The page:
When tragedy hit Christchurch on March 15 2019, the Muslim community stood up to support each other. But how have those who held dual roles, as a victim and a support worker, coped?

‘Which hijab am I wearing today?’ is the title of new research underway by Research Fellow Dr Ruqayya Sulaiman-Hill, thanks to a $109,557 grant from the Canterbury Medical Research Foundation. Her research will look at the challenges of dual relationships for people from the Christchurch Muslim community. Previously she has researched the psychological impact of the March 15 terrorist attacks.

Dr Sulaiman-Hill, who works at the Department of Psychological Medicine at the University of Canterbury, says she’s delighted to receive funding from the Canterbury Medical Research Foundation to take her qualitative research to the next stage. 

Many initiatives providing support and treatment for victims of the March 15 attacks have employed Muslims from the Christchurch community. These people are known and trusted, with appropriate cultural and linguistic skills, however working in a professional role within your own social group can be challenging. 

Ruqayya Sulaiman-Hill

“Many Muslim staff in support roles were also victims and vulnerable to psychological impacts from re-traumatisation. We will look at this risk while also considering any positive outcomes experienced by those who worked directly with victims of the March 15 attacks.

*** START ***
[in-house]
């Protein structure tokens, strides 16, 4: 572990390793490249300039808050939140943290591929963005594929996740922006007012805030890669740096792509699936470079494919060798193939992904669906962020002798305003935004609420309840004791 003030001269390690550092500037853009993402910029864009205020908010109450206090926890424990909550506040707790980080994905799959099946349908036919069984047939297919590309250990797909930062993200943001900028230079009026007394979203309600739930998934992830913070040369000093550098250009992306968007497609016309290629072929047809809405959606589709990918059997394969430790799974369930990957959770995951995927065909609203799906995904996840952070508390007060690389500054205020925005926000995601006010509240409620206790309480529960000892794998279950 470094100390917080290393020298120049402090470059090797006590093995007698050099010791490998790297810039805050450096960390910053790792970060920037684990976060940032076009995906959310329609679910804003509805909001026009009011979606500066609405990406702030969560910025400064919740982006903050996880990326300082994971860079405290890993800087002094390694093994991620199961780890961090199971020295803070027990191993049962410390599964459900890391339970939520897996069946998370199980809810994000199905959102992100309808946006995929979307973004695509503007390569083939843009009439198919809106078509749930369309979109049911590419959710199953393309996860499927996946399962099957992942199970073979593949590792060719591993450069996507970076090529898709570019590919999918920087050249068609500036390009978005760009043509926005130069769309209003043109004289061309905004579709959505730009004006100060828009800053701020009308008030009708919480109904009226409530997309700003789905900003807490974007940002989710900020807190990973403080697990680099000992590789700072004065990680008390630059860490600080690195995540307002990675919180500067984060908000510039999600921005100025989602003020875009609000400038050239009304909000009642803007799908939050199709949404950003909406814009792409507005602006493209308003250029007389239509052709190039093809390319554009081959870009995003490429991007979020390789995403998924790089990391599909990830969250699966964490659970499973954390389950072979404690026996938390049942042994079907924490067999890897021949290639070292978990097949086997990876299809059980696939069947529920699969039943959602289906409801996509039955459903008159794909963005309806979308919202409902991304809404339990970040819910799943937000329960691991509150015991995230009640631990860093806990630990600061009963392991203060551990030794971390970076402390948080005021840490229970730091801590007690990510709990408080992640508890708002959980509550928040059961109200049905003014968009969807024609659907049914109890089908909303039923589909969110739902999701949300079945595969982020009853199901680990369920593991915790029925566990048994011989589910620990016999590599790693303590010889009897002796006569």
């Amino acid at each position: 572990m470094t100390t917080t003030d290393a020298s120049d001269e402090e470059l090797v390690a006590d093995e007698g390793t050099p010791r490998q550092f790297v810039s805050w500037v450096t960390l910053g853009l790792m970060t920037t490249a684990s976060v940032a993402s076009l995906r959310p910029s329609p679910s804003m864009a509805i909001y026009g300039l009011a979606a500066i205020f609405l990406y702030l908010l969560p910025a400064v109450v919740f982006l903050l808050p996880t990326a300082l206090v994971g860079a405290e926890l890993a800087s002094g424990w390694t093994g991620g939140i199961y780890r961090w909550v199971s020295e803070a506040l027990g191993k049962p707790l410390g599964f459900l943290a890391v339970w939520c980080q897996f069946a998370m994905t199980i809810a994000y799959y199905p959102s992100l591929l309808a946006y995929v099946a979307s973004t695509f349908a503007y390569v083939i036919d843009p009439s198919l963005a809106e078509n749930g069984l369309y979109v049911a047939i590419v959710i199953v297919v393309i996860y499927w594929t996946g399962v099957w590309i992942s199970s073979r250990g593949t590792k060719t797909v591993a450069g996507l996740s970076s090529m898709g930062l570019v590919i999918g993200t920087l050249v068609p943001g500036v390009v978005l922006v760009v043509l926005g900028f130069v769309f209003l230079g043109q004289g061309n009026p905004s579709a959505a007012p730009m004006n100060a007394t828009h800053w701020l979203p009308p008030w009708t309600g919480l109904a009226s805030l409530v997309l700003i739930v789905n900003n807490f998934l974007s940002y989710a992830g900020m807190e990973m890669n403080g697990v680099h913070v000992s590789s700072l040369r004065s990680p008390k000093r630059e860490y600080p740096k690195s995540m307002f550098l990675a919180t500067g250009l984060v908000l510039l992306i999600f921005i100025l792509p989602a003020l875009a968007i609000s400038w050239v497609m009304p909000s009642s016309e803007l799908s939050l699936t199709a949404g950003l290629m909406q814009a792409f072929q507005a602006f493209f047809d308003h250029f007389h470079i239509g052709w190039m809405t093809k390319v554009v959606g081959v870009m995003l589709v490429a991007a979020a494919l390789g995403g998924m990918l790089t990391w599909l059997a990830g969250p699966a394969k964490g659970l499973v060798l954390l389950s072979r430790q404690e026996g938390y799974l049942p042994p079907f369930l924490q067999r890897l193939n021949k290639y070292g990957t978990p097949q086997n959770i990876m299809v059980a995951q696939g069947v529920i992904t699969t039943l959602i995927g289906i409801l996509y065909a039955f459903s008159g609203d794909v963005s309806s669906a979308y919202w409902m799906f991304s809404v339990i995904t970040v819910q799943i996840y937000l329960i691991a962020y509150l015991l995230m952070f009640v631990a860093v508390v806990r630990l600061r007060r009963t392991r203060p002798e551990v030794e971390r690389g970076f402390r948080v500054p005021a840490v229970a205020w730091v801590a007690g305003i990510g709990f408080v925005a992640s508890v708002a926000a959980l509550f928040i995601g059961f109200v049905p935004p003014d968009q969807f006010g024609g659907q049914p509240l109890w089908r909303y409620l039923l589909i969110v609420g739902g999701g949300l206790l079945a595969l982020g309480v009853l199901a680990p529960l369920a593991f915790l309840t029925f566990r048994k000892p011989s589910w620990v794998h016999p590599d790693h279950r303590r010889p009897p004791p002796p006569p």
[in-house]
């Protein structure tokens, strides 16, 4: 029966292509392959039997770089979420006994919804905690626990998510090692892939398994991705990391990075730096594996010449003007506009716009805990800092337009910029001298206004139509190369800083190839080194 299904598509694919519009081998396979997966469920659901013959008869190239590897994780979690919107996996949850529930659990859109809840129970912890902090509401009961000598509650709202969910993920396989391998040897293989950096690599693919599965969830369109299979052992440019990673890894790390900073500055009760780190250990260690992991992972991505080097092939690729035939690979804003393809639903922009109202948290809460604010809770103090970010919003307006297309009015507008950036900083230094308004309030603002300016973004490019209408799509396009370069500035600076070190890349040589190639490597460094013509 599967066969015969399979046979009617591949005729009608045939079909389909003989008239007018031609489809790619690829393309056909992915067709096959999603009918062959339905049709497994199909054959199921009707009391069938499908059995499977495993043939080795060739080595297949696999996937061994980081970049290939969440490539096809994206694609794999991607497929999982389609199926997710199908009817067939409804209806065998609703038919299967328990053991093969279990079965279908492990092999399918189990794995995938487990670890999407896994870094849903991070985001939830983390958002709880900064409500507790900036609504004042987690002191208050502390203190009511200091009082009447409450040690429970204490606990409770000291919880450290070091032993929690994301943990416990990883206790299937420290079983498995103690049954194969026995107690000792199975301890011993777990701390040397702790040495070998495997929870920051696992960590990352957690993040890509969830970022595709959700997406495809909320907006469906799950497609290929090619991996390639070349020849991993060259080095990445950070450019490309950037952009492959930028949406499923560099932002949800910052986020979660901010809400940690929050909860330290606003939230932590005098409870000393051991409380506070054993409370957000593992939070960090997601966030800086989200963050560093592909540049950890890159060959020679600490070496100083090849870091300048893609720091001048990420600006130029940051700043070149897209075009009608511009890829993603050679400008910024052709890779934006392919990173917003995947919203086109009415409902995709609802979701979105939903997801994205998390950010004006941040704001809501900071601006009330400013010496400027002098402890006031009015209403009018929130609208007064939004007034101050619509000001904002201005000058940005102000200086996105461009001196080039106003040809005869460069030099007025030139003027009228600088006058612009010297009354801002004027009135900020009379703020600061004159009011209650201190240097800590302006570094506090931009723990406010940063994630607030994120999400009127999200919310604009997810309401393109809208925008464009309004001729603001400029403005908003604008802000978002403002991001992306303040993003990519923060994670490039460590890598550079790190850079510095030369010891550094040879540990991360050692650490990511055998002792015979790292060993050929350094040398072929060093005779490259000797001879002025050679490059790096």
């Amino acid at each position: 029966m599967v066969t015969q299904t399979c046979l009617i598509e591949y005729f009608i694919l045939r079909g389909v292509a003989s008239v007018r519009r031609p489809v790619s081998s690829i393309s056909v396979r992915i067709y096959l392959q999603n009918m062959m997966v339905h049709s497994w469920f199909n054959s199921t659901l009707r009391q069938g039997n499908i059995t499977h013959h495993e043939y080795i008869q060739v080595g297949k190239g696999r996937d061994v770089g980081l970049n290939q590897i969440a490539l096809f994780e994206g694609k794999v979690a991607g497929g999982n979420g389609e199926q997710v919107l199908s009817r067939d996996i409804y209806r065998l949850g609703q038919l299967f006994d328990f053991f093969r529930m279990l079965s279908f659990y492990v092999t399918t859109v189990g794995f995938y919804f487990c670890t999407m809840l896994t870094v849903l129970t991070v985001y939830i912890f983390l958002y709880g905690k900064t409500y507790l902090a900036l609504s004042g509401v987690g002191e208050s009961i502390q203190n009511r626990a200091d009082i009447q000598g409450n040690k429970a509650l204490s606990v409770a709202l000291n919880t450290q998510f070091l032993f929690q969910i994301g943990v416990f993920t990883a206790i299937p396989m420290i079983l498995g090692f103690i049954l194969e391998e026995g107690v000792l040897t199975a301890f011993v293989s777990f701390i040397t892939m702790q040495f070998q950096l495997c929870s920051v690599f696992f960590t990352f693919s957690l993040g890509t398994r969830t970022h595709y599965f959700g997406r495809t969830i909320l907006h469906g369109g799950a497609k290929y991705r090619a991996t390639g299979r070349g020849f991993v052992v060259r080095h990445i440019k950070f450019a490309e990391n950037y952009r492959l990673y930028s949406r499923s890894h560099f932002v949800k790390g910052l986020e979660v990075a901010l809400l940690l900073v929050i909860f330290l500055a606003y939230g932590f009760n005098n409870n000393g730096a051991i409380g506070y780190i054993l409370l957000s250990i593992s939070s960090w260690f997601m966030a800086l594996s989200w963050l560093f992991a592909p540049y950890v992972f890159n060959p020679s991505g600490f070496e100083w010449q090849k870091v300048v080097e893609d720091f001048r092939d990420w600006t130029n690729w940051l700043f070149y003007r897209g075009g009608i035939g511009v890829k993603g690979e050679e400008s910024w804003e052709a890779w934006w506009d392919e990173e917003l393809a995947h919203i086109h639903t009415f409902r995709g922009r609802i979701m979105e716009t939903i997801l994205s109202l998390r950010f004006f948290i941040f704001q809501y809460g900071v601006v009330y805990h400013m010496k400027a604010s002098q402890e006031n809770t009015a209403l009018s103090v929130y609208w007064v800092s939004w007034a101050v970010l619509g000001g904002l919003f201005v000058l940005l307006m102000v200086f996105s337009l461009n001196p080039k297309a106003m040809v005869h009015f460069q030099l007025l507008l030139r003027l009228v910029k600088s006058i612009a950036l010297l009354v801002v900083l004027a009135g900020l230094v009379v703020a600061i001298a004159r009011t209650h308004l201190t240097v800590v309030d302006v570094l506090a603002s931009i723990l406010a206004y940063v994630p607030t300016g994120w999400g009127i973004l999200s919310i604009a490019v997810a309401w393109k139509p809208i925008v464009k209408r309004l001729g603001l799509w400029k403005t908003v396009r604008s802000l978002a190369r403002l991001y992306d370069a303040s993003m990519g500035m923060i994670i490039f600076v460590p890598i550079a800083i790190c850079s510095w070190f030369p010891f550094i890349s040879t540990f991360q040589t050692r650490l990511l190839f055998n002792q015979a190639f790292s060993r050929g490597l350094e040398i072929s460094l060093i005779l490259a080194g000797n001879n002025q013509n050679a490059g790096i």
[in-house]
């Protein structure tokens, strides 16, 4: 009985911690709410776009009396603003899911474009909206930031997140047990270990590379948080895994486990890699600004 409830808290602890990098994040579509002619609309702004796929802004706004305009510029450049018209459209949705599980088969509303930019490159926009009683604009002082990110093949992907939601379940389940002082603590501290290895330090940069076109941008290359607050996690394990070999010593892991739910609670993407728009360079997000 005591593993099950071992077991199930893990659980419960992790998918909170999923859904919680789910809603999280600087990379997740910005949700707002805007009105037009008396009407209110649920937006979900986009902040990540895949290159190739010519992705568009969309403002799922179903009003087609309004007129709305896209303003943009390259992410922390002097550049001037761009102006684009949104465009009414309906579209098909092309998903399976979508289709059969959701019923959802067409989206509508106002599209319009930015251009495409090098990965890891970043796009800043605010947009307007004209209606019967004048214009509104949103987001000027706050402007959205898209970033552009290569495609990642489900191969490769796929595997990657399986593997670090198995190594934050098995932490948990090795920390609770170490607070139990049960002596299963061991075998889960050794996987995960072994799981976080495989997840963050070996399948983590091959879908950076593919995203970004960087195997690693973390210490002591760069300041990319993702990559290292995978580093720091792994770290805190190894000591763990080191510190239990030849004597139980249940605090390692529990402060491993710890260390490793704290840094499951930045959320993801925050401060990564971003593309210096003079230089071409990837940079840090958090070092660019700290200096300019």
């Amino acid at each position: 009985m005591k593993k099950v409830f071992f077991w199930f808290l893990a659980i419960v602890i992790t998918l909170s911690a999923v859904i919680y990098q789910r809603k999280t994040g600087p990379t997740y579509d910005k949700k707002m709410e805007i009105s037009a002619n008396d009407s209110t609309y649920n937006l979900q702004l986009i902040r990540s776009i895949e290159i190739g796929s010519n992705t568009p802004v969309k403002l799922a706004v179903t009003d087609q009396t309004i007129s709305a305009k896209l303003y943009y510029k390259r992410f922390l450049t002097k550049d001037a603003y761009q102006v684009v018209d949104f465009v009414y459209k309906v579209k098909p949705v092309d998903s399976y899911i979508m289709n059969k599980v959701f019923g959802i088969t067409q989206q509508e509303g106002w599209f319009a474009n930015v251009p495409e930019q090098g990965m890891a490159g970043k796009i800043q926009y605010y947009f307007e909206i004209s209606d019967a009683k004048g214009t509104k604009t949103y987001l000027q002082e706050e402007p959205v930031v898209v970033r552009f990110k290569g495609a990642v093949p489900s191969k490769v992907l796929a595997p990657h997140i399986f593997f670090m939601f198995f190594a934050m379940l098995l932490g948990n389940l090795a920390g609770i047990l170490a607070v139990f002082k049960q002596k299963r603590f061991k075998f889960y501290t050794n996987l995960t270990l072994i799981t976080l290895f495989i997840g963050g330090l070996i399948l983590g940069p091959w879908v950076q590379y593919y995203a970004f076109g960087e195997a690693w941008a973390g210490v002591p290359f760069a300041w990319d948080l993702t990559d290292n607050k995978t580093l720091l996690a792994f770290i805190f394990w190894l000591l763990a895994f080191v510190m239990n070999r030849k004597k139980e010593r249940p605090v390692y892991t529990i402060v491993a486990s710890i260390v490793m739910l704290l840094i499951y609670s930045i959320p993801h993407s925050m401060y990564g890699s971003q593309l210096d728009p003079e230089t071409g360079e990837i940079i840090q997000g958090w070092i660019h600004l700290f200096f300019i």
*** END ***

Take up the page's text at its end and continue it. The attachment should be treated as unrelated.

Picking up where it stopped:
“We hope this research will lead to a better understanding of some of these issues, which are likely to become more significant as culturally responsive services are developed and other world views are acknowledged. We also envisage our findings will be a valuable tool to inform future employment strategies.”

Dr Sulaiman-Hill has a PhD in International Health from Curtin University in Australia, degrees in Political Science and Religious Studies from New Zealand and a background in Medical Laboratory Science.

More information can be found here.

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